I know this won’t be popular at first, but, hear me out; I am not a fan of the cheat meal. Think of it this way. You have committed to a healthy lifestyle. Imagine if the person you were dating said to you, “Look honey, I’ve been faithful all week, so this Friday I’m going to go out with my friends and find someone to sleep with.” If you said, “Yeah sure that’s fine,” this behavior is now acceptable, and the relationship probably won’t last very long. In the same way, if you restrict your food, and then reward yourself by over eating unhealthy options, you are doing the same thing. You are only kind of committing to a healthy lifestyle.
So how can we best create a lifestyle we can commit to for the long-term? Start by deciding what kind of relationship you will have with your food. Are you casually dating clean eating and seeing some processed foods on the side? Are you in an open relationship with food? Are things kind of serious, but you’re open to seeing other nutritional options? From this decision you will build your meal plan and decide what foods you will allow into your diet and which food you will either exclude, or keep to a minimum.
Sometimes, when we decide to start to change our eating, the changes we make are too drastic to stay with long-term. We overwhelm ourselves because the upkeep is unmanageable and unrealistic. Sometimes, it takes some easing in to. Let’s say you currently eat 1,800 calories a day of processed food and you don’t work out beyond walking to your car. If you say, well I’m going to go Paleo and workout twice a day, then, you may be setting yourself up for failure. This may be a better long term goal. What steps can you take to meet it? Maybe you want to add 3 workouts per week for a month and cut out white flour for a month. Then, maybe the next month you want to add another workout and make another change to your meal plan. Really ask yourself, “How realistic is it that I will stay with this until I reach my desired fitness goal?”
Keep in mind your long term goal, and set a realistic time line. Maybe it will take a year. So set 11 short term goals to hit that will allow you to reach that goal by month 12.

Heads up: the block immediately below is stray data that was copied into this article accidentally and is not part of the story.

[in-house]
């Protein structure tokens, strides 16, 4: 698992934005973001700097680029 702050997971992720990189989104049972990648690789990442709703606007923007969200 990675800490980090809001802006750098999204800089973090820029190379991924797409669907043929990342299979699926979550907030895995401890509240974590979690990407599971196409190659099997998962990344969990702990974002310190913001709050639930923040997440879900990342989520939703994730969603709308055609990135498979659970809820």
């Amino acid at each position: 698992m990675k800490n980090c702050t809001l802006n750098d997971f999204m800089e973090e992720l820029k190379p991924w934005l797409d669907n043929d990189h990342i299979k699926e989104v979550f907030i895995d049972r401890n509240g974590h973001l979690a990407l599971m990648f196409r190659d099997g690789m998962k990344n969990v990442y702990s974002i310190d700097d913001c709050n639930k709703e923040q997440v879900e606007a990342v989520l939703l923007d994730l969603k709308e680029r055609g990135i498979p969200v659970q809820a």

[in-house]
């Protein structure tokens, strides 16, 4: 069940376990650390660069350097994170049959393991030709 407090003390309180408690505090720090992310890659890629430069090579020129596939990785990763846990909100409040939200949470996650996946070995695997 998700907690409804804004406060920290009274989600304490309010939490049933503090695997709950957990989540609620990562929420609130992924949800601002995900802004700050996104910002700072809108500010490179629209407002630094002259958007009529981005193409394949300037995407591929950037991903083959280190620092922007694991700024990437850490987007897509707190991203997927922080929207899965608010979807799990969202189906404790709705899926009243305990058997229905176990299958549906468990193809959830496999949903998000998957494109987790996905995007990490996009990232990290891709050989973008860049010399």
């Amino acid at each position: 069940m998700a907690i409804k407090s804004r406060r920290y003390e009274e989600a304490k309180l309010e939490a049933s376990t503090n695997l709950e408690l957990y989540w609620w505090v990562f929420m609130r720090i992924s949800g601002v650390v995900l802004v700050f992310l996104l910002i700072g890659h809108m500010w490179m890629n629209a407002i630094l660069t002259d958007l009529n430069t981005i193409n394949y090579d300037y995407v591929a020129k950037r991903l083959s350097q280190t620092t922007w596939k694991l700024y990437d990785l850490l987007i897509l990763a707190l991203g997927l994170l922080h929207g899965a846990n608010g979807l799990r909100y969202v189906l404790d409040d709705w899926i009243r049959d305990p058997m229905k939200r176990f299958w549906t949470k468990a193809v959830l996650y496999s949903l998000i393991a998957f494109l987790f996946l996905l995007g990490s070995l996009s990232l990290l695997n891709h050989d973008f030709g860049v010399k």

In the past, what usually gets in the way of you meeting your goal? Is it pizza, ice cream? Don’t stop yourself from having it. Let yourself flirt with it so you don’t have a full on affair later. Maybe every night you eat a pint of ice cream, instead of buying a pint, buy individual serving sizes and allow yourself to have one of those per night. Pair it with a healthy option like a banana, or some peanut butter, that will satisfy your craving in a more fulfilling and nutritional way. If you count calories, include that in your daily calorie count; if you incorporate it in, knowing you are going to eat it, you won’t be cheating and you won’t feel guilty. As you continue on, maybe you’ll only do this three times a week, then once, then only occasionally when the mood strikes. By not forbidding yourself from having it, when you do, it’s not a bad thing.
Just like dating, if we pull out our Pinterest dream wedding board over drinks on the first date, chances are you’re not going to see date 2. Take it slow. Get to know yourself and your food. You’re looking to make a change that will last a lifetime, if you rush it, chances are, you will scare yourself from committing to it. Make your goals manageable and set a realistic time line to get to them, and remember, it’s not cheating if it’s an agreed upon part of your meal plan.